One of the world’s most famous princesses is an impostor, claims Asian novelist Nury Vittachi.
EIGHTY-FIVE people turned up for my creative writing class, and all of them were Chinese. I asked them to tell me the name of the story about a girl who wins a prince because her foot fits into a tiny slipper.
“Cinderella,” they chorused as one. And the name of the author?
“Walt Disney,” they trumpeted in unison.
And where was the girl from? “America”.
I had the same conversation with my own three children, all of whom are Chinese and adopted, and they gave exactly the same answers.
In fact, the name of the girl with petite feet was Yeh Xian. She lived in China, the same country where my students and my children were born. She had black hair.
The author was a man named Tuan Ch’eng-Shih. The story was anthologised in a Chinese short story collection more than a millennium ago. It was lifted by Western authors in the 1600s, making it one of the first notable examples of the piracy of creative intellectual property.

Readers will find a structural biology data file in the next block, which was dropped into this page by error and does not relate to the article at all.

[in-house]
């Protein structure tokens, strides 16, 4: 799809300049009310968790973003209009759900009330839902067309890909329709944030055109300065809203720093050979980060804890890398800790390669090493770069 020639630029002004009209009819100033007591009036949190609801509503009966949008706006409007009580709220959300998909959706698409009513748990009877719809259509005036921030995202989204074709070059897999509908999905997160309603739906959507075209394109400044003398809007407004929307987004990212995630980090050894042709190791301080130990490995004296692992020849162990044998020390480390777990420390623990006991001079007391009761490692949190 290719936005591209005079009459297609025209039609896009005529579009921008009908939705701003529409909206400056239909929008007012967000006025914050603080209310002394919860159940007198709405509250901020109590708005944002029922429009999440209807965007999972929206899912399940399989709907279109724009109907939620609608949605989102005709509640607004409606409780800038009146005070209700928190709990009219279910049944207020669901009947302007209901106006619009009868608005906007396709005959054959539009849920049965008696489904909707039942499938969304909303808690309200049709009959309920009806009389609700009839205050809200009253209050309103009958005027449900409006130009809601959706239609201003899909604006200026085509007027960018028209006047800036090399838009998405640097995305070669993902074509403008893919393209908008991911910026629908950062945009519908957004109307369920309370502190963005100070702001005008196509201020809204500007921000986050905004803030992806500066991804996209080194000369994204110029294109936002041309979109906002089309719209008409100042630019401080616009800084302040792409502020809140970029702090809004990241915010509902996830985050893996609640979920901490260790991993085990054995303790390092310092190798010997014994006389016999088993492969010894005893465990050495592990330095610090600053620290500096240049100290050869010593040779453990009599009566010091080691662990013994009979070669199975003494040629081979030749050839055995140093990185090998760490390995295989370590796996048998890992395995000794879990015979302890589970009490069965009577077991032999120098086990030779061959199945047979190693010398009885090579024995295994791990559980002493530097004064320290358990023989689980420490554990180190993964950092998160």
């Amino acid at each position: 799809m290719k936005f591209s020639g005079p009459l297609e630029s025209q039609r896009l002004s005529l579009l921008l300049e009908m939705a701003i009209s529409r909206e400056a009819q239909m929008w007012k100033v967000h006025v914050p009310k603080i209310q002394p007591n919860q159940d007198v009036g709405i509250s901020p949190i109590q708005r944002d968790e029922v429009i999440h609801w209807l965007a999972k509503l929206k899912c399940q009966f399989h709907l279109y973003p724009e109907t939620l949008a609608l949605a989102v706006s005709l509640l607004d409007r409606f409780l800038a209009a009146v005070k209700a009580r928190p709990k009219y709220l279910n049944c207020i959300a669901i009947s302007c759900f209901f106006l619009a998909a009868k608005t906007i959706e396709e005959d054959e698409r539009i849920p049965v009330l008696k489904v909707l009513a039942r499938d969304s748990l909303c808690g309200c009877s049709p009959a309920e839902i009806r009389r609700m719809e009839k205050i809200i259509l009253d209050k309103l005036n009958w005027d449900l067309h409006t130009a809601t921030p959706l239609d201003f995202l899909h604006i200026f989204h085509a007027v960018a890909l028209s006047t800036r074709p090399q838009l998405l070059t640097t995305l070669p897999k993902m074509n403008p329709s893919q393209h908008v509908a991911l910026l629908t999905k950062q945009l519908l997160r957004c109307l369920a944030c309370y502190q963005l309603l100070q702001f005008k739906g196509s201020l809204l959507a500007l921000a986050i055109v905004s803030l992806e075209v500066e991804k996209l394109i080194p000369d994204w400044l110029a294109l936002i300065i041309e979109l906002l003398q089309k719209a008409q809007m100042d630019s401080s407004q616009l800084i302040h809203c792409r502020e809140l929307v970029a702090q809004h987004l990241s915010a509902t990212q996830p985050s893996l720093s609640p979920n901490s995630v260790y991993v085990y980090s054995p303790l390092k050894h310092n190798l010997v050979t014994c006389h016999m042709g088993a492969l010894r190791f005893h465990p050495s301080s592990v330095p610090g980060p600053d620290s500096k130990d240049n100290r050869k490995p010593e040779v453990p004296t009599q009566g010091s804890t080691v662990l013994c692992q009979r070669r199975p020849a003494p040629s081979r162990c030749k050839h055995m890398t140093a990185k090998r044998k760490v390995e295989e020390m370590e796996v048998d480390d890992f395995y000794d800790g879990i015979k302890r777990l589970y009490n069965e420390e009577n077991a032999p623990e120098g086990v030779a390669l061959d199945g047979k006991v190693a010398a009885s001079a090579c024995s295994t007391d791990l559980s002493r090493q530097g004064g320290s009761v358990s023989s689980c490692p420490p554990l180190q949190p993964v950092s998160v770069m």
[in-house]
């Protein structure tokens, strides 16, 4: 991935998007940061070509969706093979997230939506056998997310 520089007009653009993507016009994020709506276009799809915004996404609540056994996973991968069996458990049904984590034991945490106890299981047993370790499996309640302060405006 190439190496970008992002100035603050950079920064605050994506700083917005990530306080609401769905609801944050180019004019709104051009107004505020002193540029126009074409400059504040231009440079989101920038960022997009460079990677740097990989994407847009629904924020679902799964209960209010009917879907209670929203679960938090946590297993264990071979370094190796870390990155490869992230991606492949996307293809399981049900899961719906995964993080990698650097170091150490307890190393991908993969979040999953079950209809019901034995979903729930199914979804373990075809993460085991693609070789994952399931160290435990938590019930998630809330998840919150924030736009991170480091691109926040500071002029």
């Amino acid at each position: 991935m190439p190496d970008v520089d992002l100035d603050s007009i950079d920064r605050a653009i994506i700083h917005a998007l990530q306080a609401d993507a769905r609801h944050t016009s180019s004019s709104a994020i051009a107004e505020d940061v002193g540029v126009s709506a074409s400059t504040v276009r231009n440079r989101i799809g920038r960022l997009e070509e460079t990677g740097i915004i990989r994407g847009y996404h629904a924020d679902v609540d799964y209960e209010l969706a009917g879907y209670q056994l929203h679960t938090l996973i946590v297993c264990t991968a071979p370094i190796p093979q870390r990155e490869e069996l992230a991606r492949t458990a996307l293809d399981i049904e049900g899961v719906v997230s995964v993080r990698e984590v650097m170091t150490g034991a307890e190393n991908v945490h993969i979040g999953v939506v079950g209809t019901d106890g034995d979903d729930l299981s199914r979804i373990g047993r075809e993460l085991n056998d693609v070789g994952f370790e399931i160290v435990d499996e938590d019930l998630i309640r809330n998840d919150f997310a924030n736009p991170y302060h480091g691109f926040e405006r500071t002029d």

As a novelist living in Hong Kong, I spend a lot of time thinking about story structures. Anyone who knows tales from the east as well as the usual Western canon of folk stories cannot help but notice something about Cinderella. In Western folk tales, girls marry princes because they are beautiful, or clever, or both. In no Western story does a commoner win a prince because of a body part measurement. (“Your tibia is 32.5 centimetres! Marry me and share my kingdom!”).
You only need to think about it for ten seconds to realise Cinderella could only have come from ancient China, where the smallness of a girl’s feet was a key factor in the measurement of her beauty. Only there does the story make any sense at all.
But let’s not make this just a dinner party observation, or a footnote in literary history. In 1999, Adeline Yen Mah wrote an autobiography called A Chinese Cinderella. No, Ms. Mah. You’re not a Chinese Cinderella. You ARE Cinderella. Let’s make it what it is: it’s a tragedy. Yeh Xian has been kidnapped and has been replaced by an impostor: a characterless Disney blonde. We need to rescue her. This actually matters.
The rest of this article will be published in our first issue.